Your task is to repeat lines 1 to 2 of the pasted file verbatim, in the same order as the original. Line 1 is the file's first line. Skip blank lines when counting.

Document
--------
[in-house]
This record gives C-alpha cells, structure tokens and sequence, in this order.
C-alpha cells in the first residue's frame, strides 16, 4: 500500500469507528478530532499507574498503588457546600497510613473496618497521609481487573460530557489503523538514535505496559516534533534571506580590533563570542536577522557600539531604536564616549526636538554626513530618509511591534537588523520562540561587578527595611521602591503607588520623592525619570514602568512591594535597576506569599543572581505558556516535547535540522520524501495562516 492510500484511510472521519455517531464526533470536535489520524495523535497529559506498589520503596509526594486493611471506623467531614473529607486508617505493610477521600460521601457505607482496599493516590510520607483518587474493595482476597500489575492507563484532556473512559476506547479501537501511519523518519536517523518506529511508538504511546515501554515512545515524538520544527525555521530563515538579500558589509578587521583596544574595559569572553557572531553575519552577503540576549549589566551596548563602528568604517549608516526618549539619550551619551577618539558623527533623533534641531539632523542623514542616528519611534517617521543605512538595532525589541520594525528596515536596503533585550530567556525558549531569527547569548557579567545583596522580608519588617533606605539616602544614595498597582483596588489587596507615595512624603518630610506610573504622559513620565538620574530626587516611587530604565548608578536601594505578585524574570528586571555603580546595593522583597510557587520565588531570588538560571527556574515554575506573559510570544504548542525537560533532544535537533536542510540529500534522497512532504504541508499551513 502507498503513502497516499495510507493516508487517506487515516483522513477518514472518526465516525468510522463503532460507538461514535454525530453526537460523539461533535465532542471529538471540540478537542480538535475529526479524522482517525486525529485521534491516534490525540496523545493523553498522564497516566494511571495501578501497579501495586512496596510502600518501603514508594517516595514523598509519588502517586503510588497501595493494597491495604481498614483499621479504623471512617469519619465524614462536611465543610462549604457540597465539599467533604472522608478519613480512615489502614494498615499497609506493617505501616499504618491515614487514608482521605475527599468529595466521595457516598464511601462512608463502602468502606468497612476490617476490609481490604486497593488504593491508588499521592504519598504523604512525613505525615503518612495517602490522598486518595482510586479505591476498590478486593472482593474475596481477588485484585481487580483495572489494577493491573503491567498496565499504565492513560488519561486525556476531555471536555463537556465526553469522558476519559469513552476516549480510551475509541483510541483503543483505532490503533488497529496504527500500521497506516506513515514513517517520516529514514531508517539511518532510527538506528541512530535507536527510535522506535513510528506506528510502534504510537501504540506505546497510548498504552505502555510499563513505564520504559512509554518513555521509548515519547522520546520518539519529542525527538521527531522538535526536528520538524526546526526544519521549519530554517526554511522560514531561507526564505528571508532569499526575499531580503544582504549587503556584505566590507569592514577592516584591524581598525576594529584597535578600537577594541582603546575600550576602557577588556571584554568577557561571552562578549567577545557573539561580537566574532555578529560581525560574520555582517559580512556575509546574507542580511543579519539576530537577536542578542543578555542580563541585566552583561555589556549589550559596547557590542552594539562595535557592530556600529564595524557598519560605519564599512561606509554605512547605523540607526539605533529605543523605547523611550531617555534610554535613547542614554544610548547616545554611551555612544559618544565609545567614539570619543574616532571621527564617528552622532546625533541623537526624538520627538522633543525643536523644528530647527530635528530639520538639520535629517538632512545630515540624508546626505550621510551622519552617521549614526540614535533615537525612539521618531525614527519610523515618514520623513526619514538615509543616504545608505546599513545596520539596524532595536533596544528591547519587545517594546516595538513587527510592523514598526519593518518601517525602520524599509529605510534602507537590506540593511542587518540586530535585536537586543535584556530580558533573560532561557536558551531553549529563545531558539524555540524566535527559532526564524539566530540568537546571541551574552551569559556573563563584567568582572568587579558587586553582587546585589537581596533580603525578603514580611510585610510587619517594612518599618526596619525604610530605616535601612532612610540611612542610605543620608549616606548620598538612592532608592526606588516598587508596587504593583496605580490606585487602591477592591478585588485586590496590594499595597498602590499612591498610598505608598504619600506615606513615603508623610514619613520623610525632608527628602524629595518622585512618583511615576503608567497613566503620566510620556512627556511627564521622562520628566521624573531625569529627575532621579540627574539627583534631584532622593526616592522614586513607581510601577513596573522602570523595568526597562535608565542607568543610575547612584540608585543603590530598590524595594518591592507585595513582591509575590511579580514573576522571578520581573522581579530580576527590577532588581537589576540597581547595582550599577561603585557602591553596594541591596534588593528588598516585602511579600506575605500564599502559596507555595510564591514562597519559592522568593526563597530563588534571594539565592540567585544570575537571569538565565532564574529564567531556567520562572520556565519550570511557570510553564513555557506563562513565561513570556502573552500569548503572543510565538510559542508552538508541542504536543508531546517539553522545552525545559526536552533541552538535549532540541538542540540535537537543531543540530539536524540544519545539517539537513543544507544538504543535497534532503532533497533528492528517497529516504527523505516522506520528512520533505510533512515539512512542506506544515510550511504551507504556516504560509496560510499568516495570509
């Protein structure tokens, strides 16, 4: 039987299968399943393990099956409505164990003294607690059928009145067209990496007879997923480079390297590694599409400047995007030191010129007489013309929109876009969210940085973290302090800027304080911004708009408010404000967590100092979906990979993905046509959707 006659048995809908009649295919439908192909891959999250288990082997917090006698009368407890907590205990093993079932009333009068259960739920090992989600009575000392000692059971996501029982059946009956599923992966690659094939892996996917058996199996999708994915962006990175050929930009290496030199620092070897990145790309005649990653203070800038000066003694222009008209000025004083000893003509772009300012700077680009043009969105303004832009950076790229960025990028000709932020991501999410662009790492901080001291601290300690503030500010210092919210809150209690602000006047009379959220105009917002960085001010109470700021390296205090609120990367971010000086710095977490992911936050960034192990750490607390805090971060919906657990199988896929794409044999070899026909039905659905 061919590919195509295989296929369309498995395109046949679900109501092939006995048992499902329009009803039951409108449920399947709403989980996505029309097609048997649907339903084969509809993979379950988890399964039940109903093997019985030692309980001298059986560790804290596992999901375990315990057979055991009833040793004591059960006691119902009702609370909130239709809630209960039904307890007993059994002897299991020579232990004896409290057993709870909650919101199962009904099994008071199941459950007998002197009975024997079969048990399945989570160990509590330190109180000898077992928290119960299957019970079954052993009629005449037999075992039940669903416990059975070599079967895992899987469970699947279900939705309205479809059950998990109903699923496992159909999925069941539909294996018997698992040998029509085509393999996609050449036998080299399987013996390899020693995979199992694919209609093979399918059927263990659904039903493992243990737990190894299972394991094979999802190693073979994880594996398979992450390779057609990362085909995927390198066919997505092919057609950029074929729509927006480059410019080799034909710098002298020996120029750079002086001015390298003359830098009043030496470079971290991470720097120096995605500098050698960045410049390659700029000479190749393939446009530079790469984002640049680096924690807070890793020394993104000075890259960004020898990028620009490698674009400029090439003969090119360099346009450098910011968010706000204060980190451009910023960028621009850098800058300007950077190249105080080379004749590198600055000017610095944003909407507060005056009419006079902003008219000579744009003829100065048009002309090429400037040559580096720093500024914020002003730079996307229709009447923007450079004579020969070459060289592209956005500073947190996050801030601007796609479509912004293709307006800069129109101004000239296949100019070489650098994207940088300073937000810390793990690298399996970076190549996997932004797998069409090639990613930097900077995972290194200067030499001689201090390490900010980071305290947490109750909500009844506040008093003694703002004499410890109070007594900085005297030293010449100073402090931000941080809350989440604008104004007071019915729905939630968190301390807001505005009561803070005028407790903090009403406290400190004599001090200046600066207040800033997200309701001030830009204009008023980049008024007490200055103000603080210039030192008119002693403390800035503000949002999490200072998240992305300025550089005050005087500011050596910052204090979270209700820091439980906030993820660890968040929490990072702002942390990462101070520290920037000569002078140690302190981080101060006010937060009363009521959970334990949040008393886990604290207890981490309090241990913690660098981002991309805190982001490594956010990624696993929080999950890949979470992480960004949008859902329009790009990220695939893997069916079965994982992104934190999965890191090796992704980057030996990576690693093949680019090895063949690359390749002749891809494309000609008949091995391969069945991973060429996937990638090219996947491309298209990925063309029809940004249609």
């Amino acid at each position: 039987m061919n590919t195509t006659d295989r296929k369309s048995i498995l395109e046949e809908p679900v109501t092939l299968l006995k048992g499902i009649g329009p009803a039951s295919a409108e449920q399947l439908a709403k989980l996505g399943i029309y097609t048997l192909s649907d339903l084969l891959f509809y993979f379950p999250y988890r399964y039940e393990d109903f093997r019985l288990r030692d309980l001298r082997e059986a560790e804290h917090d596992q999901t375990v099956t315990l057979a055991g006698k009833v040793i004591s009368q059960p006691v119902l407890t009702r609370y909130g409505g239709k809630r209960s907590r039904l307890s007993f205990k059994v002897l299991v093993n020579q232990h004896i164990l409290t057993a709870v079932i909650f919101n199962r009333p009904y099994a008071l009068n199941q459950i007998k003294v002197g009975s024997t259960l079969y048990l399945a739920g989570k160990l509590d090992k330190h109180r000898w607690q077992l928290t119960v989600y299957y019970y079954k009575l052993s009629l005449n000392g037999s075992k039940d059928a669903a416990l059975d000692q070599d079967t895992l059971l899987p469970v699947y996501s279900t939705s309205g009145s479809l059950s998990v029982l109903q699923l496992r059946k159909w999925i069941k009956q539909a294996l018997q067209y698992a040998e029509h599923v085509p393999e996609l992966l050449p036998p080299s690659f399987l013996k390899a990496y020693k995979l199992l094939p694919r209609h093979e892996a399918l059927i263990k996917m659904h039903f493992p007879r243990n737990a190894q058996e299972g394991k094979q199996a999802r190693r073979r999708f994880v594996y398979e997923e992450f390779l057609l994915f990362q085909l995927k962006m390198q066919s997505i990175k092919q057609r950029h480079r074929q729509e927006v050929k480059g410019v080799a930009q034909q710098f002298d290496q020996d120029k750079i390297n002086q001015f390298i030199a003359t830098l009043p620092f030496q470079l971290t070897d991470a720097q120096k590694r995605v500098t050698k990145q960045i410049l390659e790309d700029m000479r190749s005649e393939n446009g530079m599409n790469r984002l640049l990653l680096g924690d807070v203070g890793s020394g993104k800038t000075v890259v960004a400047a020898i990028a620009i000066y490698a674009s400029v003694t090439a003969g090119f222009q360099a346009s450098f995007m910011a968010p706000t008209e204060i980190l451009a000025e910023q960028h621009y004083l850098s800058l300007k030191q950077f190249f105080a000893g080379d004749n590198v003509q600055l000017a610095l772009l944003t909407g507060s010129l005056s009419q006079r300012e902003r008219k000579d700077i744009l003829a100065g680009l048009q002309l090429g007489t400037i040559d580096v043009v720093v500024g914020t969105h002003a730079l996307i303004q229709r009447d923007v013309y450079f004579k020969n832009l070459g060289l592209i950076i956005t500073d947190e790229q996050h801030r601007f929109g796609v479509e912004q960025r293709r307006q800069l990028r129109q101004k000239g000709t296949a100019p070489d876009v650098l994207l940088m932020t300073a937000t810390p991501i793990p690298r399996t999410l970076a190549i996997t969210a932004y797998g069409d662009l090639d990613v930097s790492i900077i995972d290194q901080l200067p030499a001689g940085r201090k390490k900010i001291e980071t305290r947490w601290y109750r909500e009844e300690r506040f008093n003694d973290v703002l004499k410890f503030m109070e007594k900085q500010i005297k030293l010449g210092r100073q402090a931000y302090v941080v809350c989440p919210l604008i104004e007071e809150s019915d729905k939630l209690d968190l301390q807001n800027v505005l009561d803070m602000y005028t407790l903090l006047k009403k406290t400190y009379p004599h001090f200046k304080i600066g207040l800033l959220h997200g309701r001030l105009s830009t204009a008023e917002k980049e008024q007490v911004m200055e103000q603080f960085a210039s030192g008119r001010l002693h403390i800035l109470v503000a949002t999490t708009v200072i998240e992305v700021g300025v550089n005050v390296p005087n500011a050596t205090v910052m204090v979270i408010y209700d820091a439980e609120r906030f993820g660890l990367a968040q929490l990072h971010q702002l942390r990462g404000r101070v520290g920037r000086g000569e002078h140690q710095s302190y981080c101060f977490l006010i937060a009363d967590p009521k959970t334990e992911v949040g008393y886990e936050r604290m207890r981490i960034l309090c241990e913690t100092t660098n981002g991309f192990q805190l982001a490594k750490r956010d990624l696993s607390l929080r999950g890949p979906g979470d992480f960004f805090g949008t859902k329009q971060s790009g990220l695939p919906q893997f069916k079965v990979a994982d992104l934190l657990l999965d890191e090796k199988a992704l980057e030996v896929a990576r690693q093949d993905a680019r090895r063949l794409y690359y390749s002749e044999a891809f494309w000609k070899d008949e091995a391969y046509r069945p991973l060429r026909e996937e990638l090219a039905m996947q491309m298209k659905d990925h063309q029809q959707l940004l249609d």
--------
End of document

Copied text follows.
[in-house]
This record gives C-alpha cells, structure tokens and sequence, in this order.